The prouroguanylin and/or polypeptide prouroguanylin analogs and/or prouroguanylin fragments and/or prouroguanylin fragment analogs used in accordance with the presently disclosed subject matter can be expressed fused to another polypeptide, for example, a marker polypeptide or fusion partner. For example, the polypeptide can be fused to a hexa-histidine tag to facilitate purification of bacterially expressed protein or a hemagglutinin tag to facilitate purification of protein expressed in eukaryotic cells. A fusion protein can be readily purified by utilizing an antibody specific for the fusion protein being expressed. For example, a system described by Janknecht et al. allows for the ready purification of non-denatured fusion proteins expressed in human cell lines (Proc. Natl. Acad. Sci. USA, 88: 8972-8976 (1991)). In this system, the gene of interest is subcloned into a vaccinia recombination plasmid such that the gene's open reading frame is translationally fused to an amino-terminal tag consisting of six histidine residues. Extracts from cells infected with recombinant vaccinia virus are loaded onto Ni2+ nitriloacetic acid-agarose columns and histidine-tagged proteins are selectively eluted with imidazole-containing buffers.

The prouroguanylin and/or polypeptide prouroguanylin analogs and/or prouroguanylin fragments and/or prouroguanylin fragment analogs used as components of the presently disclosed subject matter also can be chemically synthesized and/or chemically modified (for example, see Creighton, Proteins: Structures and Molecular Principles, W.H. Freeman & Co., NY, 1983), or, perhaps more advantageously for larger peptides, produced by recombinant DNA technology as described herein. For additional guidance, skilled artisans can consult Ausubel, F. M., et al., Protocols in Molecular Biology, New York: Greene Publishing Associates and John Wiley & Sons, 1992; Sambrook et al., Molecular Cloning, A Laboratory Manual, Cold Spring Harbor Press, Cold Spring Harbor, N.Y. (1989).

Synthetic chemistry techniques, such as a solid-phase Merrifield-type synthesis, are preferred for smaller peptides for reasons of purity, antigenic specificity, freedom from undesired side products, ease of production and the like. A summary of many available techniques can be found in Steward et al., Solid Phase Peptide Synthesis, W. H. Freeman Co., San Francisco, Calif. (1969); Bodanszky et al., Peptide Synthesis, John Wiley & Sons, Second Edition (1976); Meienhofer, Hormonal Proteins and Peptides, 2:46, Academic Press, New York, N.Y. (1983); Merrifield, (1969) Adv. Enzymol. 32:221-96; Fields et al., (1990) Int. J. Peptide Protein Res. 35:161-214; and U.S. Pat. No. 4,244,946 for solid phase peptide synthesis, and Schroder et al., The Peptides, Vol. 1, Academic Press, New York, N.Y., (1965) for classical solution synthesis, each of which is incorporated herein by reference. Appropriate protective groups usable in such synthesis are described in the above texts and in McOmie, Protective Groups in Organic Chemistry, Plenum Press, New York, N.Y., (1973), which is incorporated herein by reference.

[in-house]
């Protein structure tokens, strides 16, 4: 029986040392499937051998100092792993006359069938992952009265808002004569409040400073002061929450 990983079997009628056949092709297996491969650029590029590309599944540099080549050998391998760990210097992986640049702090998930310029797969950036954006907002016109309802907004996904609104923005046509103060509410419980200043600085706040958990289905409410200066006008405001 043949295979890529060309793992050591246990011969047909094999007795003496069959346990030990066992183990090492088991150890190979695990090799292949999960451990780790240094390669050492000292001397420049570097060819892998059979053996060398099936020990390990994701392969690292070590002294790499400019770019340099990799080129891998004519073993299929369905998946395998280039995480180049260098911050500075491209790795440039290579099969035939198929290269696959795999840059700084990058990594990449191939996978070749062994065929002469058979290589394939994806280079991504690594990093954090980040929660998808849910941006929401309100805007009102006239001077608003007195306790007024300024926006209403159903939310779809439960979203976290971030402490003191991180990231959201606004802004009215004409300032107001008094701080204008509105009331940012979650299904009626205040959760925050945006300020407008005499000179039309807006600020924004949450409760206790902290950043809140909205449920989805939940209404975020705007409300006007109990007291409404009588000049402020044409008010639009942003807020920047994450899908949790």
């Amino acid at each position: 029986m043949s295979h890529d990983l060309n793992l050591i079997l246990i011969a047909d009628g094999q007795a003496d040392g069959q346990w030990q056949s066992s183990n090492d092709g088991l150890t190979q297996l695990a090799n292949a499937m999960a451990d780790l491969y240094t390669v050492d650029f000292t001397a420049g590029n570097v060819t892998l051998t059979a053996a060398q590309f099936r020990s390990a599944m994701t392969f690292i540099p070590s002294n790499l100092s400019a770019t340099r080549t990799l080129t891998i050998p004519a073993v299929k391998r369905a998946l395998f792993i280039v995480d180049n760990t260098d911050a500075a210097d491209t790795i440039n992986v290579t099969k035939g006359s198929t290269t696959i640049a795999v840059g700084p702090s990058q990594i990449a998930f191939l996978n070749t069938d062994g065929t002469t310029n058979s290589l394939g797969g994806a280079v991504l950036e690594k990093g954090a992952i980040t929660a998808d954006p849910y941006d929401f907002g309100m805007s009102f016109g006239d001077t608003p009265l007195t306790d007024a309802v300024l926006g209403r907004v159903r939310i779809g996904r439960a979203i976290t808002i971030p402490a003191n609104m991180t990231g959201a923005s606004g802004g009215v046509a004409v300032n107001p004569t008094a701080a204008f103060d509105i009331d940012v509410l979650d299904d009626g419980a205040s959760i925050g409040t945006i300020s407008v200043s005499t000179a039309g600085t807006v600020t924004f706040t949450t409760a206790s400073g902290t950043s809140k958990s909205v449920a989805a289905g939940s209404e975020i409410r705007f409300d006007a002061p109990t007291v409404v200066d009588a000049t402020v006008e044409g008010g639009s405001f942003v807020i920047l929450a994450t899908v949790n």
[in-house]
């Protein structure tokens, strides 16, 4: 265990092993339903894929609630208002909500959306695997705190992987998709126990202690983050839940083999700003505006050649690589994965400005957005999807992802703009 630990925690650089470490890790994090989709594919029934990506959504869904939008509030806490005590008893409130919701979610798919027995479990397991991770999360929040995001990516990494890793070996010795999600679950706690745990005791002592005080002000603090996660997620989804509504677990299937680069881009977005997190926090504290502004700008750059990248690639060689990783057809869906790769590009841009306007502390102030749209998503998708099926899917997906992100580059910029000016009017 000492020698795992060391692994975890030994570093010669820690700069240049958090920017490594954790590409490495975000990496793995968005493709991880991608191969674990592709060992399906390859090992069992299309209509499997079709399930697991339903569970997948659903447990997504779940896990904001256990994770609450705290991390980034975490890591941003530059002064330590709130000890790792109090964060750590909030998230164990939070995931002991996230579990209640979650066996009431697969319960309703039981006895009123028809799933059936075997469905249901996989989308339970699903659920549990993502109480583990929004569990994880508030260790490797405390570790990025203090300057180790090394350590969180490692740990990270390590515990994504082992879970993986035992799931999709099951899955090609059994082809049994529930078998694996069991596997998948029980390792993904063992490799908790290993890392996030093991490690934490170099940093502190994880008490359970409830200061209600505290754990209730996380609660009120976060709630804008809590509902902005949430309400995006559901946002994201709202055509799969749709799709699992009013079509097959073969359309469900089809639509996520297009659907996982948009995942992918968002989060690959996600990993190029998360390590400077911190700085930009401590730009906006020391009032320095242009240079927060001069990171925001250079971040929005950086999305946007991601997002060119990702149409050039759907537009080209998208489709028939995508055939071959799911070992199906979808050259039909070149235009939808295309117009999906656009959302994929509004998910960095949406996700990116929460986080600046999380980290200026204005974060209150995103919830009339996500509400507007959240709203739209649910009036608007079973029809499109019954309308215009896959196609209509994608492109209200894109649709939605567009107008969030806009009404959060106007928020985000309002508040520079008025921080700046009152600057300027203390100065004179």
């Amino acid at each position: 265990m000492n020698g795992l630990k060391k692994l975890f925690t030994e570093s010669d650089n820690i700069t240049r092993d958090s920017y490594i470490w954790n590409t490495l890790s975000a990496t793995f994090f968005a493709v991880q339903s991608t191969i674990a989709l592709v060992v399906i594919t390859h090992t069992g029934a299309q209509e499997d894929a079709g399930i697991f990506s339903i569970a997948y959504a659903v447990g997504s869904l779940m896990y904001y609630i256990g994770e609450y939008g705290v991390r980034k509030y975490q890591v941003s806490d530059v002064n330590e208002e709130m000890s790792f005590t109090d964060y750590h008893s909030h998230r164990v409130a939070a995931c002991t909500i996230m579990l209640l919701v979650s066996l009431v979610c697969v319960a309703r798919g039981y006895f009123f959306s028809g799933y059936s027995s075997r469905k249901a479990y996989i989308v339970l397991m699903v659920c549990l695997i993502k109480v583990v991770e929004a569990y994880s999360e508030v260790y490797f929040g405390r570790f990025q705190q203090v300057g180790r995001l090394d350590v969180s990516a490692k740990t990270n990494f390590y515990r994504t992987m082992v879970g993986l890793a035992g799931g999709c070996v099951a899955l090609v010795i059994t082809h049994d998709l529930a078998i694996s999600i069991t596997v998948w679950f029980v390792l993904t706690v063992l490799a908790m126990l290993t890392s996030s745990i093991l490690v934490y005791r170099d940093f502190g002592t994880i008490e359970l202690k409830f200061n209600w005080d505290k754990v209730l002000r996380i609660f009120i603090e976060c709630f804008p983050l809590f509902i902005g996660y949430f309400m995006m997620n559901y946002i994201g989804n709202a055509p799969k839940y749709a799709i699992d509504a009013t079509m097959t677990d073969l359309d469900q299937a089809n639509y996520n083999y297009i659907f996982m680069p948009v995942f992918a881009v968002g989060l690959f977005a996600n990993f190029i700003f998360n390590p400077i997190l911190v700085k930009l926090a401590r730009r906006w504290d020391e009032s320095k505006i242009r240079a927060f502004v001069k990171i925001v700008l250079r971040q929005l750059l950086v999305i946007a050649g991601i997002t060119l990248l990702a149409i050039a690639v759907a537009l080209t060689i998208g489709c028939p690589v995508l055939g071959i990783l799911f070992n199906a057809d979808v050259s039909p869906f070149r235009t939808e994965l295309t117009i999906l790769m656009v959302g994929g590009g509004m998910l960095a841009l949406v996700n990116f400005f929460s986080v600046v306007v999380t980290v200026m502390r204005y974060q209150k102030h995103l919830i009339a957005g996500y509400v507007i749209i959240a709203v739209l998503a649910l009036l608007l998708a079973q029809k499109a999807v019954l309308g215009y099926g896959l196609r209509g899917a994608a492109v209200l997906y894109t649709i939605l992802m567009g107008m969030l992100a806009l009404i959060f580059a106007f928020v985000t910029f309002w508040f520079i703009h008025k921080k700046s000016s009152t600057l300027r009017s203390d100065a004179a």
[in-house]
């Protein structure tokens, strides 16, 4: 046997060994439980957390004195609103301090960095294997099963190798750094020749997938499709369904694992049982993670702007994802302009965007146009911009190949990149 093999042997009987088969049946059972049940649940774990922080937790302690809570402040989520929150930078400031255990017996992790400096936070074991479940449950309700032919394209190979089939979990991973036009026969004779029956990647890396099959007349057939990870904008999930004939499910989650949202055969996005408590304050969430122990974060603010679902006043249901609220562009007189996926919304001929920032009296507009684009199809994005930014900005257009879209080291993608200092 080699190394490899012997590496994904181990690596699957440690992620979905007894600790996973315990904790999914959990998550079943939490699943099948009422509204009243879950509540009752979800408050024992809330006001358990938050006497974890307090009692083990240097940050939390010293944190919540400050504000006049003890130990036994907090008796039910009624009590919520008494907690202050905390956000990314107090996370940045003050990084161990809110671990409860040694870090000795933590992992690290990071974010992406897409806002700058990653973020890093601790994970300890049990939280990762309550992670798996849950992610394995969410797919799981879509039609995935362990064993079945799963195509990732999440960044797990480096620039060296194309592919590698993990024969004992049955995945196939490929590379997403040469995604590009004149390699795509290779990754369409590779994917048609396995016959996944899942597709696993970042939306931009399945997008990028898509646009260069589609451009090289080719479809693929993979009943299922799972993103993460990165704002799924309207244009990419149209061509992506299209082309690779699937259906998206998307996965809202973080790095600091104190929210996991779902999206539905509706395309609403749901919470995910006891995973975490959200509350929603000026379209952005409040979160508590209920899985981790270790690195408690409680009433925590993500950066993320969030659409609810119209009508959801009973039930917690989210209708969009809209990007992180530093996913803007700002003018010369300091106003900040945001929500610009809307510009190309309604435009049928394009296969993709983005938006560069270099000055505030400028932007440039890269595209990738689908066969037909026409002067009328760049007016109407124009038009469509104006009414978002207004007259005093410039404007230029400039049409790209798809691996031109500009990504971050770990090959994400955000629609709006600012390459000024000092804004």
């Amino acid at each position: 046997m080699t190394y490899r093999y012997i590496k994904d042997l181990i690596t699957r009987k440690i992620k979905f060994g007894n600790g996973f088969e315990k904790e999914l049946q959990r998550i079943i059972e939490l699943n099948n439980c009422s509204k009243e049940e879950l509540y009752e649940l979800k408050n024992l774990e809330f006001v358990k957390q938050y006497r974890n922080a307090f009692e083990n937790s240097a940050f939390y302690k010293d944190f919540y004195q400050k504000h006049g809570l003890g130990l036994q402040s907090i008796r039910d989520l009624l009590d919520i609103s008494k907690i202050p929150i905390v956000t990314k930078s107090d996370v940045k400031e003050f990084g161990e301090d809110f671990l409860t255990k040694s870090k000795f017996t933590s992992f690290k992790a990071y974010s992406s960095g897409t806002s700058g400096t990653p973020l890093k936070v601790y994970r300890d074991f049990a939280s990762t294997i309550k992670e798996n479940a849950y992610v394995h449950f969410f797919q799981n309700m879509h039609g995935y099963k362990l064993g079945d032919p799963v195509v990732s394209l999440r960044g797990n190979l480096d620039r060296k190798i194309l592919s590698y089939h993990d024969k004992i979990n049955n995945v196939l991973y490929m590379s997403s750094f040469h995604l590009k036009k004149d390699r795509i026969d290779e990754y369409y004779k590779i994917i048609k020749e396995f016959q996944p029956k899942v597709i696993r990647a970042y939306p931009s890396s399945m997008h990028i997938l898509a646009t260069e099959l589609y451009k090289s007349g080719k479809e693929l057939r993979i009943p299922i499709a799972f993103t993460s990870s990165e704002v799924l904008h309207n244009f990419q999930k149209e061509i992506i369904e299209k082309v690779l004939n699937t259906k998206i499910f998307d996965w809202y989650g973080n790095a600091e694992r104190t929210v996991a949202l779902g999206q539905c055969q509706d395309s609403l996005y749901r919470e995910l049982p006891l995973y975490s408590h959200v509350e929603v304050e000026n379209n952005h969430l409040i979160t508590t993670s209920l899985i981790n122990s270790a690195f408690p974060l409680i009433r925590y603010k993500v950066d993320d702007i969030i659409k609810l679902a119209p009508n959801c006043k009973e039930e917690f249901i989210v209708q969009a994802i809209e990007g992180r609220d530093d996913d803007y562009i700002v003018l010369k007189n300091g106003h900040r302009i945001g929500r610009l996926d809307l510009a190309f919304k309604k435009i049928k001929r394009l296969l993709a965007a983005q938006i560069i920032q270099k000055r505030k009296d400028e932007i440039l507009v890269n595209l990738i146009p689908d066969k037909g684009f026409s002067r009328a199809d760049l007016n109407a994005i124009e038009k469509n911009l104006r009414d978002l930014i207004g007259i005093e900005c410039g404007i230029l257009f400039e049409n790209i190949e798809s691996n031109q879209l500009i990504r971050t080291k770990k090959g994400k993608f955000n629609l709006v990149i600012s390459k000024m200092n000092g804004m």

In general, the solid-phase synthesis methods provided comprise the sequential addition of one or more amino acid residues or suitably protected amino acid residues to a growing peptide chain. Normally, either the amino or carboxyl group of the first amino acid residue is protected by a suitable, selectively removable protecting group. A different, selectively removable protecting group is utilized for amino acids containing a reactive side group, such as lysine.

Using a solid phase synthesis as exemplary, the protected or derivatized amino acid is attached to an inert solid support through its unprotected carboxyl or amino group. The protecting group of the amino or carboxyl group is then selectively removed and the next amino acid in the sequence having the complimentary (amino or carboxyl) group suitably protected is admixed and reacted under conditions suitable for forming the amide linkage with the residue already attached to the solid support. The protecting group of the amino or carboxyl group is then removed from this newly added amino acid residue, and the next amino acid (suitably protected) is then added, and so forth. After all the desired amino acids have been linked in the proper sequence, any remaining terminal and side group protecting groups (and solid support) are removed sequentially or concurrently, to afford the final polypeptide.

Any peptide of the presently disclosed subject matter can be used in the form of a pharmaceutically acceptable salt. Suitable acids which are capable of the peptides with the provided peptides include inorganic acids, such as trifluoroacetic acid (TFA), hydrochloric acid (HCl), hydrobromic acid, perchloric acid, nitric acid, thiocyanic acid, sulfuric acid, phosphoric acetic acid, propionic acid, glycolic acid, lactic acid, pyruvic acid, oxalic acid, malonic acid, succinic acid, maleic acid, fumaric acid, anthranilic acid, cinnamic acid, naphthalene sulfonic acid, sulfanilic acid or the like. HCl and TFA salts are particularly preferred.

Suitable bases capable of forming salts with the provided peptides include inorganic bases, such as sodium hydroxide, ammonium hydroxide, potassium hydroxide and the like; and organic bases, such as mono-di- and tri-alkyl and aryl amines (e.g., triethylamine, diisopropyl amine, methyl amine, dimethyl amine and the like), and optionally substituted ethanolamines (e.g., ethanolamine, diethanolamine, and the like).

In addition to polypeptide prouroguanylin analogs and/or prouroguanylin fragment analogs, nonpeptide analogs also can be used in the presently disclosed subject matter. These nonpeptide analogs can include any small molecule that shows an activity equivalent to prouroguanylin and/or prouroguanylin fragments. Such analogs can be generated, for example, by combinatorial chemical techniques that optimize their prouroguanylin-like activity.